I carried the EasyShare around for a few weeks and became increasingly frustrated with it. The zoom was OK but the auto focus was very slow and there was no way to focus it manually. I started looking for a better camera and in mid-July bought a Canon EOS Rebel T3–still not a pro camera but a great improvement over the EasyShare. It came with a EFS 18-55mm lens and I only took a few minutes to figure out that this was not going to be a nearly long enough lens for bird photography. I found an inexpensive Tamron 300mm lens and started taking pictures. The difference between the new rig and the EasyShare was stunning. The Scissor-tailed Flycatcher above is one of the first shots with the new setup. It was also one of my first forays out to Lake Meredith to look for birds. I’ve spent more time out there in the last 8 months than in all the time since I moved to Borger.
I still had a lot to learn (still do) about f-stops and shutter speeds and depth-of-field, but I was so excited by the photos and the birds that I took the camera with me everywhere and usually regretted not having it if I didn’t bring it with me. The focus on the Tamron lens was still a little slow, but now I could focus manually (the eyepiece even lets me adjust for my really old glasses.) The Tamron didn’t have any kind of stabilizer on it so I had to learn to brace for the long shots (I still haven’t found a tripod that I like,) and to increase the shutter speed to help catch the image.
That meant I had to learn more about the relationships between the aperture openings, shutter speeds, and ISO settings. I had a lot of blurred, out of focus, under exposed shots, especially in the morning light that I prefer. I still have a lot of throw-aways, but every once in a while I get it all right, and every once in a even greater while I get it all right with a really great bird in a really great setting. What a feeling!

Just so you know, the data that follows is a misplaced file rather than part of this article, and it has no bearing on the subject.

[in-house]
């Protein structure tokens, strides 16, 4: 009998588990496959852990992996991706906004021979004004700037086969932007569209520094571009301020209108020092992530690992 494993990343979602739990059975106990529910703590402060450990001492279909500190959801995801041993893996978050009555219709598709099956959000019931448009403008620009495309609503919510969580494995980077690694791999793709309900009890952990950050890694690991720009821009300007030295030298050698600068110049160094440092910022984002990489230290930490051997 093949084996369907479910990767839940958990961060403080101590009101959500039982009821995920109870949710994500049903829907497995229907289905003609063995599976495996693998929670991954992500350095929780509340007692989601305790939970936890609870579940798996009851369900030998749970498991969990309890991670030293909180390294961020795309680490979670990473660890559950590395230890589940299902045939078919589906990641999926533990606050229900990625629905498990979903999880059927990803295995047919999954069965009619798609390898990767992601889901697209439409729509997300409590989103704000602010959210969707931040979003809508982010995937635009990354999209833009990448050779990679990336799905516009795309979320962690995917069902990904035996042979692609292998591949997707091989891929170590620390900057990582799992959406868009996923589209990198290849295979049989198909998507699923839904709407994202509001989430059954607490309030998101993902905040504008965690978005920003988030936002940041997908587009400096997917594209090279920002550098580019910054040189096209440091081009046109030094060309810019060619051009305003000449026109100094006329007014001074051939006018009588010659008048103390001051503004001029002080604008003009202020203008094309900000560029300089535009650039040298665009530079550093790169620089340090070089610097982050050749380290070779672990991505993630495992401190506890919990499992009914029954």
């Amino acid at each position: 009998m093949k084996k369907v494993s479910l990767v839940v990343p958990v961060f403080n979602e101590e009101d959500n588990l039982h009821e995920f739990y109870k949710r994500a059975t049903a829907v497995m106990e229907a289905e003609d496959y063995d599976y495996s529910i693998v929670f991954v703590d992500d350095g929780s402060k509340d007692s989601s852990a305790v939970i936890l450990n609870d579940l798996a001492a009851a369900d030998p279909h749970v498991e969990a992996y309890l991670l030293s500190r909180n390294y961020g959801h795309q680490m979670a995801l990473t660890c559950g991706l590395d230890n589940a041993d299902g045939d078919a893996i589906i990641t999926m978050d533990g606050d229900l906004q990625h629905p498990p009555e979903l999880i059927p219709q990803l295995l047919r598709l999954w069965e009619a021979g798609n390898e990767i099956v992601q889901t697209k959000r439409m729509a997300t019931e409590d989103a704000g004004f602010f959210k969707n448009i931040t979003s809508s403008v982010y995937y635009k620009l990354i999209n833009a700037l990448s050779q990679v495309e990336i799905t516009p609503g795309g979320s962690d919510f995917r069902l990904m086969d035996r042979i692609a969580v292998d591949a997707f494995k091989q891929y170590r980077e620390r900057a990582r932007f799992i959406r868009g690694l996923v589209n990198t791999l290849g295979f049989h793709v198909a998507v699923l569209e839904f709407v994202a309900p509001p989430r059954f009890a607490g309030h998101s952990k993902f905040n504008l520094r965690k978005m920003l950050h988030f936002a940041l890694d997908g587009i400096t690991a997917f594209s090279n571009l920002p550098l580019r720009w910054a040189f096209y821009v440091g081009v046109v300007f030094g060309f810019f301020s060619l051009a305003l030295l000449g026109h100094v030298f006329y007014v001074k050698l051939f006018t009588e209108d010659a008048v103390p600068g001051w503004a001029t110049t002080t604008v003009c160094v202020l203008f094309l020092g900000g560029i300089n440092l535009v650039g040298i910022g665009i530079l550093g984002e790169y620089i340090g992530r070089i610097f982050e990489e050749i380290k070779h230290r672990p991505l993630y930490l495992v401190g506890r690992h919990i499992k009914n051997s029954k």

Then, just in case me hanging out in the yard with a camera and and binoculars wasn’t enough to alarm the neighbors, I bought a little pup tent and set it up by the bird feeders. I like to sit out there with the lens poking out of the nearly closed flap and take photos of the birds at the feeder and birdbath.
Fall arrived with the migrations and Meredith was the place to be if you were a duck or a goose or a birder (or pelican, merganser, scaup, redhead,canvasback, mallard, cormorant,grebe, loon……) Not just Meredith, though. I started seeing sparrows at the feeders at home. On November 15th I saw my first Bald Eagle. I was stunned. I was even more stunned to find out that they wintered at Meredith every year. I had lived in the area for nearly 30 years and had never seen the eagles. I had heard that they were there, but had never made the effort to see them–what a shame. It gets better–this was the largest colony that anyone could remember seeing. Sheila and I counted 16 adults and juveniles one morning as they fished and scavenged the shallow end of the lake near Fritch Fortress.
Suddenly, 300mm was not long enough.